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What is NoSQL?


12 July 2013

One of the challenges with NoSQL is defining it. The term NoSQL is problematic since it doesn’t really describe the core themes in the NoSQL movement. The term origi- nated from a group in the Bay Area who met regularly to talk about common con- cerns and issues surrounding scalable open source databases, and it stuck. Descriptive or not, it seems to be everywhere: in trade press, product descriptions, and confer- ences. We’ll use the term NoSQL in this article as a way of differentiating a system from a traditional relational database management system (RDBMS).

For our purpose, we define NoSQL in the following way:

NoSQL is a set of concepts that allows the rapid and efficient processing of data sets with a focus on performance, reliability, and agility.

Seems like a broad definition, right? It doesn’t exclude SQL or RDBMS systems, right? That’s not a mistake. What’s important is that we identify the core themes behind NoSQL, what it is, and most importantly what it isn’t.

So what is NoSQL?

  • It’s more than rows in tables—NoSQL systems store and retrieve data from many formats: key-value stores, graph databases, column-family (Bigtable) stores, doc- ument stores, and even rows in tables.

  • It’s free of joins—NoSQL systems allow you to extract your data using simple interfaces without joins.

  • It’s schema-free—NoSQL systems allow you to drag-and-drop your data into a folder and then query it without creating an entity-relational model.

  • It works on many processors—NoSQL systems allow you to store your database on multiple processors and maintain high-speed performance.

  • It uses shared-nothing commodity computers—Most (but not all) NoSQL systems leverage low-cost commodity processors that have separate RAM and disk.

  • It supports linear scalability—When you add more processors, you get a consistent increase in performance.

  • It’s innovative—NoSQL offers options to a single way of storing, retrieving, and manipulating data. NoSQL supporters (also known as NoSQLers) have an inclu- sive attitude about NoSQL and recognize SQL solutions as viable options. To the NoSQL community, NoSQL means “Not only SQL.”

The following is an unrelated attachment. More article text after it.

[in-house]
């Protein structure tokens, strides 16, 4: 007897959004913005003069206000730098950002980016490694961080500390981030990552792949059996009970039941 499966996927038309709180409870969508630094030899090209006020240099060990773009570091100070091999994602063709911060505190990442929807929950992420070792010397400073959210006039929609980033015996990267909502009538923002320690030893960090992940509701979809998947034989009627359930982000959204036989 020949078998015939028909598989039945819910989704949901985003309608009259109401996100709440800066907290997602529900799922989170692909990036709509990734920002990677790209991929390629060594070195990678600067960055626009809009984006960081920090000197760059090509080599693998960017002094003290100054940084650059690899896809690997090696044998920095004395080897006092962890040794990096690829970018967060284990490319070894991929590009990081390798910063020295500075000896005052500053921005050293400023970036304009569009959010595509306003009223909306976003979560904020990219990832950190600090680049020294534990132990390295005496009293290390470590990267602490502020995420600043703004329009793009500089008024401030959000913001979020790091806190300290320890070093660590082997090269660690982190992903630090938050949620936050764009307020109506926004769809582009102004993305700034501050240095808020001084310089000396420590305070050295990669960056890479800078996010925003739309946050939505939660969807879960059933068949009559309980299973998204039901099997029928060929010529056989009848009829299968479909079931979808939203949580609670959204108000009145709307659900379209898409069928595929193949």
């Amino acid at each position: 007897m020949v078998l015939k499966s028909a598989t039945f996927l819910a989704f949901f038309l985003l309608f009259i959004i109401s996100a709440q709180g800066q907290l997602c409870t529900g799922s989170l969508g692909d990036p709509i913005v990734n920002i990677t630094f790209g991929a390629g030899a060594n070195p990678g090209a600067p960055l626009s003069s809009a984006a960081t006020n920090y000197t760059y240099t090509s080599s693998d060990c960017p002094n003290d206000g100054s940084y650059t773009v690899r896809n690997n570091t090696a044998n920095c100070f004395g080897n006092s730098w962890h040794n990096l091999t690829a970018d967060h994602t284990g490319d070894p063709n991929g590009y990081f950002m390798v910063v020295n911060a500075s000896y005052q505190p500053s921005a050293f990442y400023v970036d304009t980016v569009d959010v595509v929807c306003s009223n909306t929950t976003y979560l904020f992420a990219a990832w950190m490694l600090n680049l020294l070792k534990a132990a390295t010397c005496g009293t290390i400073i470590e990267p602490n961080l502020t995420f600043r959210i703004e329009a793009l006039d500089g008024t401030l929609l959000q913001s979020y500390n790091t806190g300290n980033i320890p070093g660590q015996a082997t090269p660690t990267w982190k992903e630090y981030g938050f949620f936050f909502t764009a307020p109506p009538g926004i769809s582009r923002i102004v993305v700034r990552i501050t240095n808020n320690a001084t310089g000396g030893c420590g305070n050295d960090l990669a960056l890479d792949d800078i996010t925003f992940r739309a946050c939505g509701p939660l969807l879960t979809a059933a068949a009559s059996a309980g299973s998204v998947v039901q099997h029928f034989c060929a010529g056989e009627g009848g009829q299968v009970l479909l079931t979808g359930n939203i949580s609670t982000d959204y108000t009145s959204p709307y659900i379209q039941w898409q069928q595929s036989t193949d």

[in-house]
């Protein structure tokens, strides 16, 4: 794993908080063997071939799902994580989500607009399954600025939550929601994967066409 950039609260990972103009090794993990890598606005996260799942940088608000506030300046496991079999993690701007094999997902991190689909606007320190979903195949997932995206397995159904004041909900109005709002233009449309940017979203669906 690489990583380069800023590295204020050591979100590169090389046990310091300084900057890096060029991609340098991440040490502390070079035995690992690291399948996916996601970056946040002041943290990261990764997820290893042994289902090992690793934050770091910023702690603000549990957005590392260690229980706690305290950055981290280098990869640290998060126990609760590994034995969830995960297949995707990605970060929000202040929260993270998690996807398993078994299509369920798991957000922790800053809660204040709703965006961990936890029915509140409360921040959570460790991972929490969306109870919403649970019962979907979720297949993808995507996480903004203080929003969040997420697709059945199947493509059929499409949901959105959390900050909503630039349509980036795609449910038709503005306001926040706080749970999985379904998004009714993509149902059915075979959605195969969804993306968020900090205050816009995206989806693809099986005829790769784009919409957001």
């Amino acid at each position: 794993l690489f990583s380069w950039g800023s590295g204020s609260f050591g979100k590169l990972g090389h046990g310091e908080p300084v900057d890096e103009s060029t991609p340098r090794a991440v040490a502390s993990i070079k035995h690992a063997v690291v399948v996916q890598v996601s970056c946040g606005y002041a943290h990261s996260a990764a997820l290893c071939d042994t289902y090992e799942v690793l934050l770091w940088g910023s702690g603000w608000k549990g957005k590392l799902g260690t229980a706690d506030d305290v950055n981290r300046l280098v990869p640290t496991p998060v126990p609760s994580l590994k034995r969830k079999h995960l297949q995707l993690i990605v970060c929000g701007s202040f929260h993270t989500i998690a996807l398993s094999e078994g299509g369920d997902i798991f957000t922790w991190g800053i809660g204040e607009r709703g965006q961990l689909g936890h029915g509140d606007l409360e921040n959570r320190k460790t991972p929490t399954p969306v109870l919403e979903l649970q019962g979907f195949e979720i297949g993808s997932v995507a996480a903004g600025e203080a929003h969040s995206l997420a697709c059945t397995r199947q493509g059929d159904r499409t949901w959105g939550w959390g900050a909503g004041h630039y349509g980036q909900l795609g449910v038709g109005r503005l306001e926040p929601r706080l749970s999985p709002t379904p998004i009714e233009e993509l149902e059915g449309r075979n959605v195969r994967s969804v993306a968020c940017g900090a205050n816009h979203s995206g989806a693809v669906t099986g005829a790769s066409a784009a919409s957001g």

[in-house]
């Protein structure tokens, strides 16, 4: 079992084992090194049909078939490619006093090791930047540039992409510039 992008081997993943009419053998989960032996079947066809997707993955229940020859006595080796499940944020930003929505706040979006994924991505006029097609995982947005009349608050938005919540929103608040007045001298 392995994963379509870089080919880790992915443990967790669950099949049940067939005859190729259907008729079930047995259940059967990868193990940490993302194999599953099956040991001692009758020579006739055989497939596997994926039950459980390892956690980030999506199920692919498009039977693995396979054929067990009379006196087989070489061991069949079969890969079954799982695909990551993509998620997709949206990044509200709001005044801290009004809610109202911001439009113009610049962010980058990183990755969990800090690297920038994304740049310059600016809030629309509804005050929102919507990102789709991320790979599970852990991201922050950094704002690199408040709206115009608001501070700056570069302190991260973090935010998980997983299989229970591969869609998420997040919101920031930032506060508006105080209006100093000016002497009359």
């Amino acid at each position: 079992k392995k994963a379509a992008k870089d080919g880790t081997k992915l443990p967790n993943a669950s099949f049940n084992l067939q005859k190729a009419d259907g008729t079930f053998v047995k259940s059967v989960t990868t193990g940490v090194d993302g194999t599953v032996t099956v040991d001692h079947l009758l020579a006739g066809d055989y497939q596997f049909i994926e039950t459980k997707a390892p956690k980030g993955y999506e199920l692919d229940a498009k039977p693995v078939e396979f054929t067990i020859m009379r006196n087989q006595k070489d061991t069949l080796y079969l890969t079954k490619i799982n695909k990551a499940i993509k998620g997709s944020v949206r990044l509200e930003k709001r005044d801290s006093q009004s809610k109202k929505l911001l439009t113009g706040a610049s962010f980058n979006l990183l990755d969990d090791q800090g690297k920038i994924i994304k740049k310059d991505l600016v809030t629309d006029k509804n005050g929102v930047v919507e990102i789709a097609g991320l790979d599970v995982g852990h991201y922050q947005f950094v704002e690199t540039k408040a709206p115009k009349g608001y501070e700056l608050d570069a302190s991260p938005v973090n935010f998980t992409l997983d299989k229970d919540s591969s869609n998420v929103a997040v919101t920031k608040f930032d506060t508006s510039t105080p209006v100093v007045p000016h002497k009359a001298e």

Equally important is what NoSQL is not:

  • It’s not about the SQL language—The definition of NoSQL isn’t an application that uses a language other than SQL. SQL as well as other query languages are used with NoSQL databases.

  • It’s not only open source—Although many NoSQL systems have an open source model, commercial products use NOSQL concepts as well as open source initia- tives. You can still have an innovative approach to problem solving with a com- mercial product.

  • It’s not only big data—Many, but not all, NoSQL applications are driven by the inability of a current application to efficiently scale when big data is an issue. Though volume and velocity are important, NoSQL also focuses on variability and agility.

  • It’s not about cloud computing—Many NoSQL systems reside in the cloud to take advantage of its ability to rapidly scale when the situation dictates. NoSQL sys- tems can run in the cloud as well as in your corporate data center.

  • It’s not about a clever use of RAM and SSD—Many NoSQL systems focus on the effi- cient use of RAM or solid state disks to increase performance. Though this is important, NoSQL systems can run on standard hardware.

  • It’s not an elite group of products—NoSQL isn’t an exclusive club with a few prod- ucts. There are no membership dues or tests required to join. To be considered a NoSQLer, you only need to convince others that you have innovative solutions to their business problems.

NoSQL applications use a variety of data store types (databases). From the simple key- value store that associates a unique key with a value, to graph stores used to associate relationships, to document stores used for variable data, each NoSQL type of data store has unique attributes and uses as identified in table 1.1.

NoSQL systems have unique characteristics and capabilities that can be used alone or in conjunction with your existing systems. Many organizations considering NoSQL sys- tems do so to overcome common issues such as volume, velocity, variability, and agility, the business drivers behind the NoSQL movement.

###NoSQL case studies Our economy is changing. Companies that want to remain competitive need to find new ways to attract and retain their customers. To do this, the technology and people who create it must support these efforts quickly and in a cost-effective way. New thoughts about how to implement solutions are moving away from traditional meth- ods toward processes, procedures, and technologies that at times seem bleeding-edge.

The following case studies demonstrate how business problems have successfully been solved faster, cheaper, and more effectively by thinking outside the box. Table 1.2 summarizes five case studies where NoSQL solutions were used to solve particular busi- ness problems. It presents the problems, the business drivers, and the ultimate findings. As you view subsequent sections, you’ll begin to see a common theme emerge: some business problems require new thinking and technology to provide the best solution.



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